The Heroine: Gisela knows the life of near-slavery she’s been living with her cruel stepmother and stepsisters is not how her life is destined to be, and she is determined to escape. There is only one problem. Though she’s tried to cease caring about anything so that her stepmother cannot hurt her, she has one weak link in her armor. Her father’s horses. When a tournament is held in Hagenheim, Gisela sneaks off to attend. There she is singled out by Valten, and her life becomes forever changed. But her stepmother and Valten’s sworn enemy, Ruexner, are both determined to keep the two apart.

I loved how Dickerson spun out the story of Cinderella. Evfemia, the stepmother, made me want to slap her every time she opened her mouth. It was also fun to get to know Valten’s other siblings, such as Margaretha. I believe, if the rumors can be trusted, that Margaretha will be having a story of her own soon, and after getting a glimpse of her character, I can tell you, I can’t wait!

Both Gisela and Valten wonder whether God has a plan for their lives. Gisela isn’t sure, since she is a woman. And Valten has doubts because he wonders if God would truly answer him. Neither of them expect the answer they’re given.

About the Author 

Biography from Amazon’s website: Melanie Dickerson is the author of The Healer’s Apprentice and The Merchant’s Daughter, both Christy Award finalists, winner of The National Reader’s Choice Award for 2010’s Best First Book, and winner of the 2012 Carol Award in Young Adult fiction. She earned her bachelor’s degree in special education from The University of Alabama. She has taught children with special needs in Georgia and Tennessee, and English to adults in Germany and Ukraine. Now she spends her time writing and taking care of her husband and two daughters near Huntsville, Alabama. ~ To learn more about Melanie and her other books, visit her web page: http://www.melaniedickerson.com/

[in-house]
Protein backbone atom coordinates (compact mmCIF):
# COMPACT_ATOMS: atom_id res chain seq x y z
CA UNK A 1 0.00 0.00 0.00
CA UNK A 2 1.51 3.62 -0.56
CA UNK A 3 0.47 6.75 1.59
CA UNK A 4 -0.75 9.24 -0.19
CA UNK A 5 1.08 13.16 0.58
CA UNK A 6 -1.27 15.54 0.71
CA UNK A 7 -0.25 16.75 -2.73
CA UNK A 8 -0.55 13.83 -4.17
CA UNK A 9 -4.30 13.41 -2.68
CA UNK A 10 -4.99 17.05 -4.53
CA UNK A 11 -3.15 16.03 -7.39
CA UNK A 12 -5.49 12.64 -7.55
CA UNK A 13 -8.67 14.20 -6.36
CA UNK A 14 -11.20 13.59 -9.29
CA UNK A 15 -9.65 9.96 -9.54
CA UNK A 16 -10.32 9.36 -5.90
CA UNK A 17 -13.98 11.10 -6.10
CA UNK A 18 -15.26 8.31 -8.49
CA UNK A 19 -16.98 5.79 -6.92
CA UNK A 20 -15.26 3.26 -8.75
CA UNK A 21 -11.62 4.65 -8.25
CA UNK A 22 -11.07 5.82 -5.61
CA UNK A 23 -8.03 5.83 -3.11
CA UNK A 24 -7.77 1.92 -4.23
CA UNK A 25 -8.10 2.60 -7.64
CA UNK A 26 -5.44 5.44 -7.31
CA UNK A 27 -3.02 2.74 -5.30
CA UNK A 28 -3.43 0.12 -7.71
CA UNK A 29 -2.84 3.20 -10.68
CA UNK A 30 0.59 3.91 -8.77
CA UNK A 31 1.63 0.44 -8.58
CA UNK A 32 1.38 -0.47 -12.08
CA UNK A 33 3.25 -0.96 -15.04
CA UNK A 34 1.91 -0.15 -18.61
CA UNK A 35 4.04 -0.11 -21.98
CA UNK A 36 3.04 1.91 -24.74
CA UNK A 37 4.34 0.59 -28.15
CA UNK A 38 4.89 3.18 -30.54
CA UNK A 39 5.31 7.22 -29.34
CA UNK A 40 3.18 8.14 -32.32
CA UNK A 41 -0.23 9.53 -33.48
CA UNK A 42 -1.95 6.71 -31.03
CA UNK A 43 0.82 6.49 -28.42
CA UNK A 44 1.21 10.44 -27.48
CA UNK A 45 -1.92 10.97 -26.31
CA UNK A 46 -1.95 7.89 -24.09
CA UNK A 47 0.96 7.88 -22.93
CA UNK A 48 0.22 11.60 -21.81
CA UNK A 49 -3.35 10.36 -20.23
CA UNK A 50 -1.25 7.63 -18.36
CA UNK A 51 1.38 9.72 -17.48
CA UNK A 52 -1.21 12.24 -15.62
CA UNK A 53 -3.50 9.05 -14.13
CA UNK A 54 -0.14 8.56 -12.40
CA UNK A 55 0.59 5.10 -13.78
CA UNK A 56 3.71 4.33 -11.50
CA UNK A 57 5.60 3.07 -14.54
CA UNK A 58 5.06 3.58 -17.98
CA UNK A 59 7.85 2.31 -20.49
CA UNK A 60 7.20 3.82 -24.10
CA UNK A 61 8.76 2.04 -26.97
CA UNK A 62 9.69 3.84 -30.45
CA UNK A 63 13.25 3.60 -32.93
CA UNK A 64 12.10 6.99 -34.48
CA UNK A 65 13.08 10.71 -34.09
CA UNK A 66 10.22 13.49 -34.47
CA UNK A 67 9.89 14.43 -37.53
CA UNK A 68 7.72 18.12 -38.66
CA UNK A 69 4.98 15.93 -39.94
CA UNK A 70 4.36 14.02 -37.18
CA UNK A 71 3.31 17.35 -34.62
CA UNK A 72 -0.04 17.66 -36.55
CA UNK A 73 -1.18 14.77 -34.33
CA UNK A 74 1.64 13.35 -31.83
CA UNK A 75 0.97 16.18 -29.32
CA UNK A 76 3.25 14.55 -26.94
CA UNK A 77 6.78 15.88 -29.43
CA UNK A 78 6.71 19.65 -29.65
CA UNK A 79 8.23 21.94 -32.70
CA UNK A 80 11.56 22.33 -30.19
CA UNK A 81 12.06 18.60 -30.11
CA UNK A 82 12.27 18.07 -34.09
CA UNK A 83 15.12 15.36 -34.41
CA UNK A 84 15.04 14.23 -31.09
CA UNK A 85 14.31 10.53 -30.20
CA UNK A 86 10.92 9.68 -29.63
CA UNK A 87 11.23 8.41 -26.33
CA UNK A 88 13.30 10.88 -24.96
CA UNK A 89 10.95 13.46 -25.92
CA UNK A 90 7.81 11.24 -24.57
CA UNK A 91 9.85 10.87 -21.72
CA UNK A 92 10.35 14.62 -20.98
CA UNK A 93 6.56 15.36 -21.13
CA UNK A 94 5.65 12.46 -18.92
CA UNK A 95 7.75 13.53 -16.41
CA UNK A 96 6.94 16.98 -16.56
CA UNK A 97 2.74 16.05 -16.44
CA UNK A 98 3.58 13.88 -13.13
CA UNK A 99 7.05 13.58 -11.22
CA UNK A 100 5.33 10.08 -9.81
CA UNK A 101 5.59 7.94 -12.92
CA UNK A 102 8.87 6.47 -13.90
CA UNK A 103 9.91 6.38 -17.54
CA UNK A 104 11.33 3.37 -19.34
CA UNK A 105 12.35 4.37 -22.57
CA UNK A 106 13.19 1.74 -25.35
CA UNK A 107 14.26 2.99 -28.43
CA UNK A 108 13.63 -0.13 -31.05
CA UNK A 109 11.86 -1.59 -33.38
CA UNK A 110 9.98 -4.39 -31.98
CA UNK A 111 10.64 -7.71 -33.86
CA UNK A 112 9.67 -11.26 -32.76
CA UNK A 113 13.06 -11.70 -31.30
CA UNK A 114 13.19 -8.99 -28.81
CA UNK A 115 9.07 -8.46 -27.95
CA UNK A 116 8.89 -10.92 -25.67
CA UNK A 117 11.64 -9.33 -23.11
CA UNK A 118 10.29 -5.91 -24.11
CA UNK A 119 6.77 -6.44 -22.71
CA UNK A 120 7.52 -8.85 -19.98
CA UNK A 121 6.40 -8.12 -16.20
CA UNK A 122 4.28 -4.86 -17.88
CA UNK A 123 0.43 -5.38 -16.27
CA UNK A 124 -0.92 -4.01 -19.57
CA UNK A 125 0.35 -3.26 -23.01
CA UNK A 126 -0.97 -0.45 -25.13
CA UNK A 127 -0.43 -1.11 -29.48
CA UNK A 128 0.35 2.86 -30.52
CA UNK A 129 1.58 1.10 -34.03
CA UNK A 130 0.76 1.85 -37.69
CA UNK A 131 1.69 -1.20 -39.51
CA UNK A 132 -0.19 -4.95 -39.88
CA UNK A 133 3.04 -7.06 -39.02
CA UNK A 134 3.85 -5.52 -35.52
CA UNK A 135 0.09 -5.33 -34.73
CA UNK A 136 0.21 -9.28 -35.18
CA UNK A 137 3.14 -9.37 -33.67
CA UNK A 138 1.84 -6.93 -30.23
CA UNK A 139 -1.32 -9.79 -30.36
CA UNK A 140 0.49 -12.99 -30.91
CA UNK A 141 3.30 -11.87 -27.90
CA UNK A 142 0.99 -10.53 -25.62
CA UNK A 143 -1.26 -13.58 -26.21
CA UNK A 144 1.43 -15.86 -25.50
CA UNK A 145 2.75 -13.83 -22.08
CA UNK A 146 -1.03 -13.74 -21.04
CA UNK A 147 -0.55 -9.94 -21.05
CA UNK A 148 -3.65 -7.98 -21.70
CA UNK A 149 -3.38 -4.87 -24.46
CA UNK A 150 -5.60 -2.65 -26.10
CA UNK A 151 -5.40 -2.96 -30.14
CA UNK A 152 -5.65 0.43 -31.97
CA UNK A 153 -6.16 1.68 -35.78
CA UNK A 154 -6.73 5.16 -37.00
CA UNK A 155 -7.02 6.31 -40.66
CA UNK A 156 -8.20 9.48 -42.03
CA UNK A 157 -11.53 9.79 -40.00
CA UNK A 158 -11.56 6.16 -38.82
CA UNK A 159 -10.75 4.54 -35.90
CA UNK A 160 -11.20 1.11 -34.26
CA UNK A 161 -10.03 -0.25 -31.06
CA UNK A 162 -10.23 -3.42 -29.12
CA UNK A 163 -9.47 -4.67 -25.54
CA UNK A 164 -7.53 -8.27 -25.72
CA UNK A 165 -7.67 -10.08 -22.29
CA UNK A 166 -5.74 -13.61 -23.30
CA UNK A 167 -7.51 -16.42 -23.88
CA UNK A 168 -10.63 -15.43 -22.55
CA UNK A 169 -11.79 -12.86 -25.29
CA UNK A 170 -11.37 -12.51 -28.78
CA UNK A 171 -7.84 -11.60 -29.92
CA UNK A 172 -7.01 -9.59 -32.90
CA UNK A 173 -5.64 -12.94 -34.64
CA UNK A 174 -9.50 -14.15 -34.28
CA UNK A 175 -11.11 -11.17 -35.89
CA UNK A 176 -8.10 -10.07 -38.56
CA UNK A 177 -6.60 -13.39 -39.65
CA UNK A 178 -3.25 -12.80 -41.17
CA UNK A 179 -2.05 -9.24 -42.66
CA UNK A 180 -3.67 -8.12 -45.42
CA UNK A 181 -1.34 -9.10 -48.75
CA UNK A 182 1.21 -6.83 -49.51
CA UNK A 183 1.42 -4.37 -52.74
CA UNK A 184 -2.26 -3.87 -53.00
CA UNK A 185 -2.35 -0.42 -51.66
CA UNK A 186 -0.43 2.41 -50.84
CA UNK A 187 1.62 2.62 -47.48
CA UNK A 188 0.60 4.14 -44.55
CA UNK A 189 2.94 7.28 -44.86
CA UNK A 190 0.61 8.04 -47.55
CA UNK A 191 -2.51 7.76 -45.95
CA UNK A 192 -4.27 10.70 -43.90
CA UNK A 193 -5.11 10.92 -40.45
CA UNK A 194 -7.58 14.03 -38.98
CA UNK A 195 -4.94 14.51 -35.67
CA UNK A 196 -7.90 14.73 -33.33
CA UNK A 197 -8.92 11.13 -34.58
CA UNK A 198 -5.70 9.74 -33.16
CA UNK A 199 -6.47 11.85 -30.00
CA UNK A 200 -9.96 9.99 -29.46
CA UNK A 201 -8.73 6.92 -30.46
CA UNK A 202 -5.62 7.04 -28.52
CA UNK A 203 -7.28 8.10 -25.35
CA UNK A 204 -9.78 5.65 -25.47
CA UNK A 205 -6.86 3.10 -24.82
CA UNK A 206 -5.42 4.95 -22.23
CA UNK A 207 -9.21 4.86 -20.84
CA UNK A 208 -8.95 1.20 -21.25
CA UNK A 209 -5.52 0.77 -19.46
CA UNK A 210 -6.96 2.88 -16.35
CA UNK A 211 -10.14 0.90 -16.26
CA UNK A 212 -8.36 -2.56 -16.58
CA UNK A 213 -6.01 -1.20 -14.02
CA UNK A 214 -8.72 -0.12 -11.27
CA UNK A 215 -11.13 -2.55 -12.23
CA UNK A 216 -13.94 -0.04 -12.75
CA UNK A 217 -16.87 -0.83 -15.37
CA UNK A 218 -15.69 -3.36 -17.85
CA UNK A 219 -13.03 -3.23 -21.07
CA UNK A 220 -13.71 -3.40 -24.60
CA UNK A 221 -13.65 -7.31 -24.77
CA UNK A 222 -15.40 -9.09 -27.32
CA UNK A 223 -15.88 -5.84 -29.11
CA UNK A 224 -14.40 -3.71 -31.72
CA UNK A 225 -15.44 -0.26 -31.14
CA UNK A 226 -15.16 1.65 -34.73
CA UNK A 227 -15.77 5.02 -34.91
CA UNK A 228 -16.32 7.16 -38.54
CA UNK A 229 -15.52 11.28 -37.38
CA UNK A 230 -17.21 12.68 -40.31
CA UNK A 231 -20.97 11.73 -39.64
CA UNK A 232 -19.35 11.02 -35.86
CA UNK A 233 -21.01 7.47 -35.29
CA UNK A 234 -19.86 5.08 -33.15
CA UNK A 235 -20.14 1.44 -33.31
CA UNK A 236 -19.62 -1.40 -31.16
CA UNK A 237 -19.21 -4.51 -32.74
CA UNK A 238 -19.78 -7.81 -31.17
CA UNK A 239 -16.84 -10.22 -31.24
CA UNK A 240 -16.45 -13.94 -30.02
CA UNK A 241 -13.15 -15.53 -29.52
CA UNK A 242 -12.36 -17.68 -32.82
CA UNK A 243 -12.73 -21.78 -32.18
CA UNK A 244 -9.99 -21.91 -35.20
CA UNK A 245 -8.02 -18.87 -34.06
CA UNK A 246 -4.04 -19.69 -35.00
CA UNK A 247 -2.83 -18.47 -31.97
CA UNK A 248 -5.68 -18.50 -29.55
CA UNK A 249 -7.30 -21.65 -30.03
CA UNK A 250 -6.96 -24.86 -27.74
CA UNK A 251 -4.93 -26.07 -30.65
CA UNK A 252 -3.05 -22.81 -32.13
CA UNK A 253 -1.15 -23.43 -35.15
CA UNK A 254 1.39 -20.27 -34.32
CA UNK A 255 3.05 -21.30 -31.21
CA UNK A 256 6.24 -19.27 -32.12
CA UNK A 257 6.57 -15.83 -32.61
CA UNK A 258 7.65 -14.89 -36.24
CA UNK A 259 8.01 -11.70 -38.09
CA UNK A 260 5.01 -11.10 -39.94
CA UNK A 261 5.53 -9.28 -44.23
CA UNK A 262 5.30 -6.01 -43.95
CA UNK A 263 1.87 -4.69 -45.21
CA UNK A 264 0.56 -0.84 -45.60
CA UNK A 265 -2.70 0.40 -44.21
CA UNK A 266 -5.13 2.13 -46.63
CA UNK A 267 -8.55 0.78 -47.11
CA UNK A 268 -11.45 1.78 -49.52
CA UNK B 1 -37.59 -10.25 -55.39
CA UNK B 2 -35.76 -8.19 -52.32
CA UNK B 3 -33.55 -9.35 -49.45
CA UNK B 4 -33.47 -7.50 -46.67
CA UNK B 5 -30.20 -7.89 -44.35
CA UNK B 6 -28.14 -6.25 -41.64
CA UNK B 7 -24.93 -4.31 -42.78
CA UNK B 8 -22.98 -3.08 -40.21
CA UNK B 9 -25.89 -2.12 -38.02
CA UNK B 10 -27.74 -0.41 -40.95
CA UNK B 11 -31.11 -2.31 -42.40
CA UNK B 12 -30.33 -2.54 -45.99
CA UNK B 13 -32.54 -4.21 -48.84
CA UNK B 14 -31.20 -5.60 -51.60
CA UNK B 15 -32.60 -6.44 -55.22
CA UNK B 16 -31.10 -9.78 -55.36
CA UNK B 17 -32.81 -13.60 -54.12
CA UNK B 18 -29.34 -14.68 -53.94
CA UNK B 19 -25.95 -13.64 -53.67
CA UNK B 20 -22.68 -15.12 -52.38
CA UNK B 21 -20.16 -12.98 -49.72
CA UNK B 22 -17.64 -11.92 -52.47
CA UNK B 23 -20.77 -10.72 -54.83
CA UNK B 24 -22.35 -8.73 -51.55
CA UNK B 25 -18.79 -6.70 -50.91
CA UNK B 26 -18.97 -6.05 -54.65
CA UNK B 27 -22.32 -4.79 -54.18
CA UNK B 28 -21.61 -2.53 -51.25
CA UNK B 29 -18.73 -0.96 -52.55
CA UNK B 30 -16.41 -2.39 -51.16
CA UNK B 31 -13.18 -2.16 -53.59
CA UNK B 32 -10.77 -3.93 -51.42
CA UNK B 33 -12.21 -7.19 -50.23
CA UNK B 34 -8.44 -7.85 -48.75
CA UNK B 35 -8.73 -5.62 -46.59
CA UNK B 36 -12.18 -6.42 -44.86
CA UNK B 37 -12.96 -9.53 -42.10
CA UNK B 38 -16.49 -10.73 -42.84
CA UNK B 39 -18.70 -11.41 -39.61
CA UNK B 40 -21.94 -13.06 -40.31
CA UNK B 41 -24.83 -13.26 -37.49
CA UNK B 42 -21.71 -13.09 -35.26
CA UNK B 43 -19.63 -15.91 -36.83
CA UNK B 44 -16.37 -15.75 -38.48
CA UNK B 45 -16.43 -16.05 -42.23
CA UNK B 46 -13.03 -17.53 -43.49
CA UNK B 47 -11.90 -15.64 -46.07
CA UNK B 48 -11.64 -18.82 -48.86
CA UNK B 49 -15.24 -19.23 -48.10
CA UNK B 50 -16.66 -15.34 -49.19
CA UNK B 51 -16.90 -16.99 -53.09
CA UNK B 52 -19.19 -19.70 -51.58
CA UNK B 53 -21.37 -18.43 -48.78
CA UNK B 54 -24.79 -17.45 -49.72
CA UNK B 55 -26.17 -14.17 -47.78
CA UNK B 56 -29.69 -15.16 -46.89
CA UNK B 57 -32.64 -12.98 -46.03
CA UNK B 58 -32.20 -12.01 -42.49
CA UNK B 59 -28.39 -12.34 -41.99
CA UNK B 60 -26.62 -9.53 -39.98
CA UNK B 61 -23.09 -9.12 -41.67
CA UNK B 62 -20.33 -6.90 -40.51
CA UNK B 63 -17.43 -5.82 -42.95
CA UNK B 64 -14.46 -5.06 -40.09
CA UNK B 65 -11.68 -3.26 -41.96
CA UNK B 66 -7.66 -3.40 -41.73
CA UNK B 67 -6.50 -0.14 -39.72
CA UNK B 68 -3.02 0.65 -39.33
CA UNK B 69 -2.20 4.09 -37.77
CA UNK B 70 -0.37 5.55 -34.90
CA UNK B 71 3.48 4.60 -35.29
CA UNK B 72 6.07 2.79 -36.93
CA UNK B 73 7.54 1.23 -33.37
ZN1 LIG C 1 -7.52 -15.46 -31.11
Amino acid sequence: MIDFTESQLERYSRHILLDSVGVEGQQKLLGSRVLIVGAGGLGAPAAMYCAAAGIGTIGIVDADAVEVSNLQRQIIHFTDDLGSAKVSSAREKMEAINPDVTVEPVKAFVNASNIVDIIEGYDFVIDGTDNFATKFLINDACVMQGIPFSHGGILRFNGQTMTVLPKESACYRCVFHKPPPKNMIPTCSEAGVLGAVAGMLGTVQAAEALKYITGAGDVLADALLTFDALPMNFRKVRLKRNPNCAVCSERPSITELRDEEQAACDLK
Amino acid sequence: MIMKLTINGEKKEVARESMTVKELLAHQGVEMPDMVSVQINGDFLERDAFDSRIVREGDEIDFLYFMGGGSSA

I was given The Captive Maiden this past Christmas, and though I’m just reviewing it now, I’ve been done with it for nearly a month. It only took me a few days to fly through this read, a usual occurrence whenever I read anything by Melanie Dickerson. Though it is not my favorite of her novels, I still would highly recommend this book, especially to lovers of sweet romance, medieval historical fiction, and young adult novels.

The Captive Maiden is available for download, check-out, or paper copy.